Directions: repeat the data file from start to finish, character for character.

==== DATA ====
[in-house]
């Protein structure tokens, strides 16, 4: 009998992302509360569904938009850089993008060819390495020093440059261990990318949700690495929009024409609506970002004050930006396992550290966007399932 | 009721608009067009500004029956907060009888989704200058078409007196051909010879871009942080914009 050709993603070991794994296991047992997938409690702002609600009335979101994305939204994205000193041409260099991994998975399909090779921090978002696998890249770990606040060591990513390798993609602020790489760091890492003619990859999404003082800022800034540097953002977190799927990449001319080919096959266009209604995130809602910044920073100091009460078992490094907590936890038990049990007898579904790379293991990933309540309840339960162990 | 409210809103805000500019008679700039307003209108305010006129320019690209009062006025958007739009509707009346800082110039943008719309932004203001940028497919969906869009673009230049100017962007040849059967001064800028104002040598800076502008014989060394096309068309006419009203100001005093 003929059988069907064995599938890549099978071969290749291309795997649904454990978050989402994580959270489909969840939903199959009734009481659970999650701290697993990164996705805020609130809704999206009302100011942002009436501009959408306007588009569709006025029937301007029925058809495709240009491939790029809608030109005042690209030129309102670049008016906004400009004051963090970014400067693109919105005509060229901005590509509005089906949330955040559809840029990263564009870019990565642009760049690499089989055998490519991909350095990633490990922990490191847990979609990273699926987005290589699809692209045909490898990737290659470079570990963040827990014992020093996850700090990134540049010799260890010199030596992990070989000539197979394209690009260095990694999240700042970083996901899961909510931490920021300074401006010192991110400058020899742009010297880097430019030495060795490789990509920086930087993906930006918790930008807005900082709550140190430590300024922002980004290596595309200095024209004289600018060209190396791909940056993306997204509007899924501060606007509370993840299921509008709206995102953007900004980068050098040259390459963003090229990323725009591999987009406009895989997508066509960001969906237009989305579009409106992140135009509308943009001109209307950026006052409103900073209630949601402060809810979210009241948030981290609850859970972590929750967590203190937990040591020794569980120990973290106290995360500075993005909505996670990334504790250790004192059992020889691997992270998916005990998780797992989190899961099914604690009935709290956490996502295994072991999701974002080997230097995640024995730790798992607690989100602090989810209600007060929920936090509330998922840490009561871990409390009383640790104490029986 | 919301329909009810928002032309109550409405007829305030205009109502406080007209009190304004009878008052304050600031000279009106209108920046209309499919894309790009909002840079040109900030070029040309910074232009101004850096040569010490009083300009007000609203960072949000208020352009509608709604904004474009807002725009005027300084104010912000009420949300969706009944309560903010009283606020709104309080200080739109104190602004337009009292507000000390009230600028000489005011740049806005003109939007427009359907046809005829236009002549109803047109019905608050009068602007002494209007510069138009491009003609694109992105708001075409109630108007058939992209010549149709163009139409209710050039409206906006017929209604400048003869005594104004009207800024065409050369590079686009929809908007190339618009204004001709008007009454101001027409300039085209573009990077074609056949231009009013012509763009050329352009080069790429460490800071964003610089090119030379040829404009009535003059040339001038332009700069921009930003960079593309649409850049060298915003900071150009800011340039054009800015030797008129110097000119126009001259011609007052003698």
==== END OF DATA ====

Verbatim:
[in-house]
């Protein structure tokens, strides 16, 4: 009998992302509360569904938009850089993008060819390495020093440059261990990318949700690495929009024409609506970002004050930006396992550290966007399932 | 009721608009067009500004029956907060009888989704200058078409007196051909010879871009942080914009 050709993603070991794994296991047992997938409690702002609600009335979101994305939204994205000193041409260099991994998975399909090779921090978002696998890249770990606040060591990513390798993609602020790489760091890492003619990859999404003082800022800034540097953002977190799927990449001319080919096959266009209604995130809602910044920073100091009460078992490094907590936890038990049990007898579904790379293991990933309540309840339960162990 | 409210809103805000500019008679700039307003209108305010006129320019690209009062006025958007739009509707009346800082110039943008719309932004203001940028497919969906869009673009230049100017962007040849059967001064800028104002040598800076502008014989060394096309068309006419009203100001005093 003929059988069907064995599938890549099978071969290749291309795997649904454990978050989402994580959270489909969840939903199959009734009481659970999650701290697993990164996705805020609130809704999206009302100011942002009436501009959408306007588009569709006025029937301007029925058809495709240009491939790029809608030109005042690209030129309102670049008016906004400009004051963090970014400067693109919105005509060229901005590509509005089906949330955040559809840029990263564009870019990565642009760049690499089989055998490519991909350095990633490990922990490191847990979609990273699926987005290589699809692209045909490898990737290659470079570990963040827990014992020093996850700090990134540049010799260890010199030596992990070989000539197979394209690009260095990694999240700042970083996901899961909510931490920021300074401006010192991110400058020899742009010297880097430019030495060795490789990509920086930087993906930006918790930008807005900082709550140190430590300024922002980004290596595309200095024209004289600018060209190396791909940056993306997204509007899924501060606007509370993840299921509008709206995102953007900004980068050098040259390459963003090229990323725009591999987009406009895989997508066509960001969906237009989305579009409106992140135009509308943009001109209307950026006052409103900073209630949601402060809810979210009241948030981290609850859970972590929750967590203190937990040591020794569980120990973290106290995360500075993005909505996670990334504790250790004192059992020889691997992270998916005990998780797992989190899961099914604690009935709290956490996502295994072991999701974002080997230097995640024995730790798992607690989100602090989810209600007060929920936090509330998922840490009561871990409390009383640790104490029986 | 919301329909009810928002032309109550409405007829305030205009109502406080007209009190304004009878008052304050600031000279009106209108920046209309499919894309790009909002840079040109900030070029040309910074232009101004850096040569010490009083300009007000609203960072949000208020352009509608709604904004474009807002725009005027300084104010912000009420949300969706009944309560903010009283606020709104309080200080739109104190602004337009009292507000000390009230600028000489005011740049806005003109939007427009359907046809005829236009002549109803047109019905608050009068602007002494209007510069138009491009003609694109992105708001075409109630108007058939992209010549149709163009139409209710050039409206906006017929209604400048003869005594104004009207800024065409050369590079686009929809908007190339618009204004001709008007009454101001027409300039085209573009990077074609056949231009009013012509763009050329352009080069790429460490800071964003610089090119030379040829404009009535003059040339001038332009700069921009930003960079593309649409850049060298915003900071150009800011340039054009800015030797008129110097000119126009001259011609007052003698």